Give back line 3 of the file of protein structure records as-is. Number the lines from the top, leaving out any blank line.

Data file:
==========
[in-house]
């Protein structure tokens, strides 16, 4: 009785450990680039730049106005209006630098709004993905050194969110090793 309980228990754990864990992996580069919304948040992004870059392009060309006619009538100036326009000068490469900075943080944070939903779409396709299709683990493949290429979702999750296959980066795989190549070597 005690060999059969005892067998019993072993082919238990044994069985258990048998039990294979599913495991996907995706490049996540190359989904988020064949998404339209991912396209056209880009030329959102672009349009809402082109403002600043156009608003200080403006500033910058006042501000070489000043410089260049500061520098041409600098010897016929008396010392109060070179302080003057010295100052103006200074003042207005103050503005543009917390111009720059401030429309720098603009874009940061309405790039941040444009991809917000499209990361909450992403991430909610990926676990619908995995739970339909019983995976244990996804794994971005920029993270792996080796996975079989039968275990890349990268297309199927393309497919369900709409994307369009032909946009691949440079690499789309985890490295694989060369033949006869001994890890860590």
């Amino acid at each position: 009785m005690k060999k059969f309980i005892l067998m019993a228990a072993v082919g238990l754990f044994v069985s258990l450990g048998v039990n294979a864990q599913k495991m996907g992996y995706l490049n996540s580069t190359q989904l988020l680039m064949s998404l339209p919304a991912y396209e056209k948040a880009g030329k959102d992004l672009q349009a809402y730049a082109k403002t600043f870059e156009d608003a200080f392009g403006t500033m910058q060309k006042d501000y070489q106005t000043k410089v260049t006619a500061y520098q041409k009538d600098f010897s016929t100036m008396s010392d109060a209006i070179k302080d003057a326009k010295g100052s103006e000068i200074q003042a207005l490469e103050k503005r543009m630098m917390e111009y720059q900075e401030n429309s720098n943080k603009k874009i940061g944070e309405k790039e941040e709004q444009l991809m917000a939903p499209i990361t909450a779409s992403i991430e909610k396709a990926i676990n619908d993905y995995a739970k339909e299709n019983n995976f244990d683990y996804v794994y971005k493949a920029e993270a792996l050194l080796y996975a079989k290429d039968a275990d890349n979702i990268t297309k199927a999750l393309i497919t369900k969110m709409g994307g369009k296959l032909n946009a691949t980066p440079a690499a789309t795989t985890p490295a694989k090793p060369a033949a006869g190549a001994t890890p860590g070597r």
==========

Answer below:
């Amino acid at each position: 009785m005690k060999k059969f309980i005892l067998m019993a228990a072993v082919g238990l754990f044994v069985s258990l450990g048998v039990n294979a864990q599913k495991m996907g992996y995706l490049n996540s580069t190359q989904l988020l680039m064949s998404l339209p919304a991912y396209e056209k948040a880009g030329k959102d992004l672009q349009a809402y730049a082109k403002t600043f870059e156009d608003a200080f392009g403006t500033m910058q060309k006042d501000y070489q106005t000043k410089v260049t006619a500061y520098q041409k009538d600098f010897s016929t100036m008396s010392d109060a209006i070179k302080d003057a326009k010295g100052s103006e000068i200074q003042a207005l490469e103050k503005r543009m630098m917390e111009y720059q900075e401030n429309s720098n943080k603009k874009i940061g944070e309405k790039e941040e709004q444009l991809m917000a939903p499209i990361t909450a779409s992403i991430e909610k396709a990926i676990n619908d993905y995995a739970k339909e299709n019983n995976f244990d683990y996804v794994y971005k493949a920029e993270a792996l050194l080796y996975a079989k290429d039968a275990d890349n979702i990268t297309k199927a999750l393309i497919t369900k969110m709409g994307g369009k296959l032909n946009a691949t980066p440079a690499a789309t795989t985890p490295a694989k090793p060369a033949a006869g190549a001994t890890p860590g070597r």